Man with allergies blowing nose with tissue

Americans today are rapidly becoming the 'indoor generation': one in four people spend almost their entire day indoors. Spending so much time inside makes having a healthy home that much more important, especially if you or a member of your family has allergies. But the products you use to clean or even redecorate your home could be contributing to the indoor air pollution that is aggravating your allergies. There could be up to 1,000 different types of chemicals and toxins in your home, known as volatile organic compounds (VOCs), released into the air by your cleaning products.

Chemicals In Household Air

VOCs are substances that contain carbon and other elements that quickly evaporate and spread through the air. VOCs are in everyday items such as cleaning products, disinfectants, air fresheners, shampoo, nail polish, cosmetics, and perfumes. There could be up to as many as 900 VOC chemicals in the indoor air we breathe, while VOC levels can be up to five times higher indoors than outdoors. Even simple activities such as cooking, smoking, and using a wood stove can generate VOCs. Aside from impacting our health, VOCs can also affect the environment by contributing to the greenhouse effect and plant growth, which can devastate local wildlife.

Mold And VOCs

It's not just your cleaning products that can release various harmful VOCs into the air, such as keytones, alcohols, aldehydes, and hydrocarbons. When mold grows, it releases spores and VOCs into the air, which you and your family can inhale and absorb through the skin, which can make you sick. When you smell a musty and moldy type of odor, that's probably the VOC you can smell. VOCs can irritate the mucus membrane - the lining inside your nose, mouth, and lungs - and trigger an allergic reaction. If you smell these types of odors in your home, it's a clear sign you have mold growing, and you should take action as soon as possible: consult an inspector to have the area tested, and seek advice on your next steps.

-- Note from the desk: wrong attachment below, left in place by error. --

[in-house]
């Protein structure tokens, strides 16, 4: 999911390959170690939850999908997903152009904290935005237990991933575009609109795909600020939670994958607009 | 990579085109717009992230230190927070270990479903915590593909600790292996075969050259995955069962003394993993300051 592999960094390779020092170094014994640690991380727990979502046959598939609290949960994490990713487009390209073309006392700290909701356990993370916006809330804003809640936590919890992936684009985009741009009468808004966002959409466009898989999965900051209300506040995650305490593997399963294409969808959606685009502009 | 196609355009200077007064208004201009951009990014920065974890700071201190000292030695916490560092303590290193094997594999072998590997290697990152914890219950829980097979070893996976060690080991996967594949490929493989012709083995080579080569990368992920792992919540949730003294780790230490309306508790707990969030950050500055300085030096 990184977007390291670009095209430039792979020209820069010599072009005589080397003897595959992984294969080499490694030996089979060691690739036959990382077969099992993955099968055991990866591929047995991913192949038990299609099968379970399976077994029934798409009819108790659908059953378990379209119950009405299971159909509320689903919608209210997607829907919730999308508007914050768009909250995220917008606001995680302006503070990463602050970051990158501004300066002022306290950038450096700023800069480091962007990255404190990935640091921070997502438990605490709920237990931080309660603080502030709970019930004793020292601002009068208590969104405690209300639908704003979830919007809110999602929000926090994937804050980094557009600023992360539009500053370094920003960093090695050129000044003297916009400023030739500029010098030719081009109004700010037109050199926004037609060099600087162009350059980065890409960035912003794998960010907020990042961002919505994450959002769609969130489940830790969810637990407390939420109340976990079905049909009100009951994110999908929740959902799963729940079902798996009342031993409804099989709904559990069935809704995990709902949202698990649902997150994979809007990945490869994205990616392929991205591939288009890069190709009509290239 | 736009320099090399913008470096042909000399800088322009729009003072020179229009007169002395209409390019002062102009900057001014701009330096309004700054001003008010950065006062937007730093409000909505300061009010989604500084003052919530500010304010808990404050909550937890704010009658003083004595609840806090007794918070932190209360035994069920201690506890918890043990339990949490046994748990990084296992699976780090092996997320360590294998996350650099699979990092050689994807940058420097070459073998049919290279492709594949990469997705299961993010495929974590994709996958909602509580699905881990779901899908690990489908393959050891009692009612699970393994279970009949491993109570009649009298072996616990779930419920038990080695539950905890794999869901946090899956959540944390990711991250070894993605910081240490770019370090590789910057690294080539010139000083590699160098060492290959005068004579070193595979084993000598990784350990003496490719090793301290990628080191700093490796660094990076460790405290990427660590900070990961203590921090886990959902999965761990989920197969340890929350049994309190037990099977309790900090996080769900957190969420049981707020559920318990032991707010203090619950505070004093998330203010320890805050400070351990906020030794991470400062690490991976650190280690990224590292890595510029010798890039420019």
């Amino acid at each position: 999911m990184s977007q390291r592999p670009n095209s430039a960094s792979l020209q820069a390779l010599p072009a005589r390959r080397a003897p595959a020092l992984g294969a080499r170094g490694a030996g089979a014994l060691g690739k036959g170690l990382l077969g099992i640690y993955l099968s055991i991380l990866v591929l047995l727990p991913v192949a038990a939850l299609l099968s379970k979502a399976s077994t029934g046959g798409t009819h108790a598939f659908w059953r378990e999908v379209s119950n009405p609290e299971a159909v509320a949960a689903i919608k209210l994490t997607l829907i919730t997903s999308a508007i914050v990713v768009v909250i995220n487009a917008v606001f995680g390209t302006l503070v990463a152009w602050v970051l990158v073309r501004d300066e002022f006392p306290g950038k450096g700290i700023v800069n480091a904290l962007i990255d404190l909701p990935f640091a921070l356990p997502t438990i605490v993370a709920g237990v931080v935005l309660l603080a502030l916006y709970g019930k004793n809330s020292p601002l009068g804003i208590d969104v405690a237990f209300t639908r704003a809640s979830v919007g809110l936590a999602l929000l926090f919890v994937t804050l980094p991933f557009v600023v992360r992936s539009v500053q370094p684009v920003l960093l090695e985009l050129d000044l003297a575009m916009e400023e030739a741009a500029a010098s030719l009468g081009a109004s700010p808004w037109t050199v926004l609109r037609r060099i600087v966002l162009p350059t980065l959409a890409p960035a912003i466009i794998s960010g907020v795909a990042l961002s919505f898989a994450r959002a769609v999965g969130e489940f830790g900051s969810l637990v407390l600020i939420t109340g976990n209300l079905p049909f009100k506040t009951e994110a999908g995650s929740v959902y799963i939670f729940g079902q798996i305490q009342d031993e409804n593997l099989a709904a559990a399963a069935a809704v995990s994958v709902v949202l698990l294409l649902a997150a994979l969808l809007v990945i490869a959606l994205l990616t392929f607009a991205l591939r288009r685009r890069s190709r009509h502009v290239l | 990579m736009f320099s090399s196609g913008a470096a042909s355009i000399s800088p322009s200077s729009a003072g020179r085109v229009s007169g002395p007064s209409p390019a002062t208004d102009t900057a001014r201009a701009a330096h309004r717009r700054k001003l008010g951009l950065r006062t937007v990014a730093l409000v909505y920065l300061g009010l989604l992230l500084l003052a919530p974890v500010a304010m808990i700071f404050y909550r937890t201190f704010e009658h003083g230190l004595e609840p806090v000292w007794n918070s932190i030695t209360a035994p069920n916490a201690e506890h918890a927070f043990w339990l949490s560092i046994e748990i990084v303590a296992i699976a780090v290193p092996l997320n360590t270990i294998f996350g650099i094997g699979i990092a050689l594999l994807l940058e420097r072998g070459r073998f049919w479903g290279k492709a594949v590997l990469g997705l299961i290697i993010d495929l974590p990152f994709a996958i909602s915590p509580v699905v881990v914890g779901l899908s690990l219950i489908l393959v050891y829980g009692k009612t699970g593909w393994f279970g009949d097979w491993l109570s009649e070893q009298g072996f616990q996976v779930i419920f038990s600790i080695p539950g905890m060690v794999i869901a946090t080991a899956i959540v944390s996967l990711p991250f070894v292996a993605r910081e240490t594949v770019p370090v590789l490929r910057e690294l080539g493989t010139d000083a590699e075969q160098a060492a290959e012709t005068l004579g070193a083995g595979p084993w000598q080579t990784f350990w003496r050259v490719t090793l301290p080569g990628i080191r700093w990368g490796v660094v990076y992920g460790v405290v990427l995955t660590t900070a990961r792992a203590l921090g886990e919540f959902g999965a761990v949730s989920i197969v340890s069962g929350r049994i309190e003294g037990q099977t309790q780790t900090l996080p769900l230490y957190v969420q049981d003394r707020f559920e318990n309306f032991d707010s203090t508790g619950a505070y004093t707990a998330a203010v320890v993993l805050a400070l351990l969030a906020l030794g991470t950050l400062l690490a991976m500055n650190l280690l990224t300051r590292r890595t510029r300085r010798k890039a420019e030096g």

Health Impact Of VOCs

Between 10% and 30% of the global population is affected by allergies, while around 300 million people also have asthma, often caused by indoor air pollution. VOCs can cause irate your eyes, throat, and nose, and cause skin allergies, dizziness, and nausea. People with asthma may also find their symptoms become worse. Long-term exposure to VOCs can damage the central nervous system, liver, and kidneys, and even cause certain cancers. Children, the elderly, and people with existing health conditions are particularly susceptible to VOCs.

It's virtually impossible to eliminate all VOCs from your home. However, being more aware of the products you bring into your home and removing mold can significantly reduce VOCs in your indoor air and help alleviate your allergy symptoms.

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About The Author

Jennifer Madsen's picture

Jennifer Madsen is an experienced freelance writer with a background in health and wellness. When not working she loves to travel and especially enjoys lakeside and seaside locations.


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